alexa Retraining automatic action-tendencies to approach alcohol in hazardous drinkers.
Business & Management

Business & Management

Journal of Global Economics

Author(s): Wiers RW, Rinck M, Kordts R, Houben K, Strack F

Abstract Share this page

Abstract AIMS: The main aim of this study was to test whether automatic action-tendencies to approach alcohol can be modified, and whether this affects drinking behaviour. DESIGN AND PARTICIPANTS: Forty-two hazardous drinkers were assigned randomly to a condition in which they were implicitly trained to avoid or to approach alcohol, using a training variety of the alcohol Approach Avoidance Test (AAT). Participants pushed or pulled a joystick in response to picture-format (landscape or portrait). The pictures depicted alcoholic or non-alcoholic drinks. Participants in the avoid-alcohol condition pushed most alcoholic and pulled most non-alcoholic drinks. For participants in the approach-alcohol condition these contingencies were reversed. After the implicit training, participants performed a taste test, including beers and soft drinks. Automatic action tendencies at post-test were assessed with the AAT, including both trained and untrained pictures, and with a different test (Implicit Association Test, IAT). We further tested effects on subjective craving. RESULTS: Action tendencies for alcohol changed in accordance with training condition, with the largest effects in the clinically relevant avoid-alcohol condition. These effects occurred outside subjective awareness and generalized to new pictures in the AAT and to an entirely different test using words, rather than pictures (IAT). In relatively heavy drinking participants who demonstrated changed action tendencies in accordance with their training condition, effects were found on drinking behaviour, with participants in the approach-alcohol condition drinking more alcohol than participants in the avoid-alcohol condition. No effect was found on subjective craving. CONCLUSIONS: Retraining automatic processes may help to regain control over addictive impulses, which points to new treatment possibilities. This article was published in Addiction and referenced in Journal of Global Economics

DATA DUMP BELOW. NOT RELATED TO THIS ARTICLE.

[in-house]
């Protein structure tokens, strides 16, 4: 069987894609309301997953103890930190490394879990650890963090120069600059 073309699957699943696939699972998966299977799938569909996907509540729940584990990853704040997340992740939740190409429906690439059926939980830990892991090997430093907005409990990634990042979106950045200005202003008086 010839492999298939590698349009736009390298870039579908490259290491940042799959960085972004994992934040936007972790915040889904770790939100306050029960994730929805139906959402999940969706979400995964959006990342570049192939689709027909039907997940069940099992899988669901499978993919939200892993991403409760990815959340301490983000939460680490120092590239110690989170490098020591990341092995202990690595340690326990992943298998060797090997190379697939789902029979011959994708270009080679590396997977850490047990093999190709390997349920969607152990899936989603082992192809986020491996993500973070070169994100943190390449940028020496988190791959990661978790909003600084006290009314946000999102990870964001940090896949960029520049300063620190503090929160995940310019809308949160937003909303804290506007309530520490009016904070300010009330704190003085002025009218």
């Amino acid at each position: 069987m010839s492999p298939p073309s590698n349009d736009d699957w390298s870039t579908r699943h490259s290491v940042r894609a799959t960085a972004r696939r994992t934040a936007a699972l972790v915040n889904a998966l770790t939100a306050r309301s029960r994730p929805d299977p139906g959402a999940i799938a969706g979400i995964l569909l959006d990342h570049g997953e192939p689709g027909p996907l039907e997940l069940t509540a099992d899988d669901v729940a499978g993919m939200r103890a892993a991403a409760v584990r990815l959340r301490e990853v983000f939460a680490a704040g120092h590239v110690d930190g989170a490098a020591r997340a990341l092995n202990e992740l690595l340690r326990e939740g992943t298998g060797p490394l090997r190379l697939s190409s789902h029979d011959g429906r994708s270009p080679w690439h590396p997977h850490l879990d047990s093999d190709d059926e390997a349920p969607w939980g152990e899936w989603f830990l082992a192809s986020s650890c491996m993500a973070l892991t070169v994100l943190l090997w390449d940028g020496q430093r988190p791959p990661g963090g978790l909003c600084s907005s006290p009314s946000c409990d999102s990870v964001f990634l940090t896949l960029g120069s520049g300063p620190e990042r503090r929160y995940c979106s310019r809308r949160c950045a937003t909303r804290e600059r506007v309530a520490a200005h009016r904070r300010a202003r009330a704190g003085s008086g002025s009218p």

Relevant Expert PPTs

Relevant Speaker PPTs

Relevant Topics

Peer Reviewed Journals
Make the best use of Scientific Research and information from our 700 + peer reviewed, Open Access Journals
International Conferences 2017-18
Meet Inspiring Speakers and Experts at our 3000+ Global Annual Meetings

Contact Us

Agri, Food, Aqua and Veterinary Science Journals

Dr. Krish

1-702-714-7001 Extn: 9040

Clinical and Biochemistry Journals

Datta A

1-702-714-7001Extn: 9037

Business & Management Journals


1-702-714-7001Extn: 9042

Chemical Engineering and Chemistry Journals

Gabriel Shaw

1-702-714-7001 Extn: 9040

Earth & Environmental Sciences

Katie Wilson

1-702-714-7001Extn: 9042

Engineering Journals

James Franklin

1-702-714-7001Extn: 9042

General Science and Health care Journals

Andrea Jason

1-702-714-7001Extn: 9043

Genetics and Molecular Biology Journals

Anna Melissa

1-702-714-7001 Extn: 9006

Immunology & Microbiology Journals

David Gorantl

1-702-714-7001Extn: 9014

Informatics Journals

Stephanie Skinner

1-702-714-7001Extn: 9039

Material Sciences Journals

Rachle Green

1-702-714-7001Extn: 9039

Mathematics and Physics Journals

Jim Willison

1-702-714-7001 Extn: 9042

Medical Journals

Nimmi Anna

1-702-714-7001 Extn: 9038

Neuroscience & Psychology Journals

Nathan T

1-702-714-7001Extn: 9041

Pharmaceutical Sciences Journals

John Behannon

1-702-714-7001Extn: 9007

Social & Political Science Journals

Steve Harry

1-702-714-7001 Extn: 9042

© 2008-2017 OMICS International - Open Access Publisher. Best viewed in Mozilla Firefox | Google Chrome | Above IE 7.0 version